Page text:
These ramps will cost a huge amount of money, cause years of construction traffic and added danger (and injury to us) to ALL users in the area (both on the freeway and on the side roads), and then only benefit a few special interest users (at the forever expense of all other users).
These ramps will ultimately ENCOURAGE and FOSTER long distance COMMUTING habits and patterns......and DISCOURAGE (and dis-incentivize) local living, short distance commuting, and local property interests. This idea is all about having more people come from farther and farther away to get to places with more "cross traffic" patterns, rather than "letting" free market forces and people's freedom of choice influence their own decision making. This is all about INFLUENCING people and NARROWING their reasonable choices to the ideas and concepts of a few. Let the people make their own choices and live with them. If "carpooling" is a good idea for me, I'll carpool. It's not necessary to build a separate freeway system for carpoolers. It's either a good idea on the existing freeway.....or not.

The ROADS are for EVERYONE to use......and if WE pay for the roads, we should be able to use them.
When did I ever get to VOTE for, or against, carpool lanes, HOV lanes, etc. Politicians and Cal Trans have taken over control of all of the land of roadways in CA and done what a few people want over the wishes, needs, desires, and choices of ALL.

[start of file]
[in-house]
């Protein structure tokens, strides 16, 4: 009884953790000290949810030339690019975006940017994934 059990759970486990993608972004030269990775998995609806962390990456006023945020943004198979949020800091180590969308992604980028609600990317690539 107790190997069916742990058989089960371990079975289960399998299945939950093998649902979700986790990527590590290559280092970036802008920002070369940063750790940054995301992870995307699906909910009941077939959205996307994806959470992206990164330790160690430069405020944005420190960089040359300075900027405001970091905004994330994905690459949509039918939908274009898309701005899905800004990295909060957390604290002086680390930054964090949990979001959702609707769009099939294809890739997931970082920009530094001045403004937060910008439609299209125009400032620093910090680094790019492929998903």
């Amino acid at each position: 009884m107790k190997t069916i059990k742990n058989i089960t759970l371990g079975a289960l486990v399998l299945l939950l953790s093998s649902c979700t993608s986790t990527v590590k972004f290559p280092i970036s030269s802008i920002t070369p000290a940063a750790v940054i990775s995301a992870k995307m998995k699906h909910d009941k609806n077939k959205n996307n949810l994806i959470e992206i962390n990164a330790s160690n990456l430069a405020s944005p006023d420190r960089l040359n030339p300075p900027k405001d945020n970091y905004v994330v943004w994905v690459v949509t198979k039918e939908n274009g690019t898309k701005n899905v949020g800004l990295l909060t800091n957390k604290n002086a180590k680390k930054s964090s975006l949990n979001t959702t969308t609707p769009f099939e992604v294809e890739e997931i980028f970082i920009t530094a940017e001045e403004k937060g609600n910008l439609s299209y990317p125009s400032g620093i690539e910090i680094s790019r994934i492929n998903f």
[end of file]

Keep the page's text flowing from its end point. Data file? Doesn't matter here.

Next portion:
Give us back our land. Serve all of us.


Posted by FanDanville, a resident of Danville
on Mar 22, 2012 at 9:13 am

IMO, there is no REAL SCIENCE behind any of these "carpool"/"HOV" concepts and assumptions.
Has there ever been any PROOF about how many people changed their passenger load to use carpool lanes? About how many fewer cars it really puts on the freeway? About whether it really benefits people (both the carpoolers and non-poolers) ENOUGH to justify the HUGE COSTS to build, HUGE TIME COSTS to all during construction, the TAKING AWAY of lanes from regular freeway use and its traffic reduction capability?
Oh, I'm sure that Cal Trans has conducted their own "studies" and made reports, but I'd bet a lot that the reports are FLAWED and ultimately not scientific proof. These decisions and huge expenditures are being made strictly based on political concepts and BELIEFS.
This is some group's political RELIGION that has been forced onto all of us without our vote.


Posted by FanDanville, a resident of Danville
on Mar 22, 2012 at 9:59 am

Oh, let me specifically include the concept of "metering lights" in my claim of lack of good scientific proof.
And don't just measure the speed on the freeway, include the effect to speeds on the proximate city roads, and overall total trip time.


Posted by SFReis, a resident of Blackhawk
on Mar 22, 2012 at 10:12 am

102 Million? Why everything cost so much these days? I wonder how much it would cost to build 680, or highway 5 today...trillions?

And I agree, I don't see the need for privileged lanes.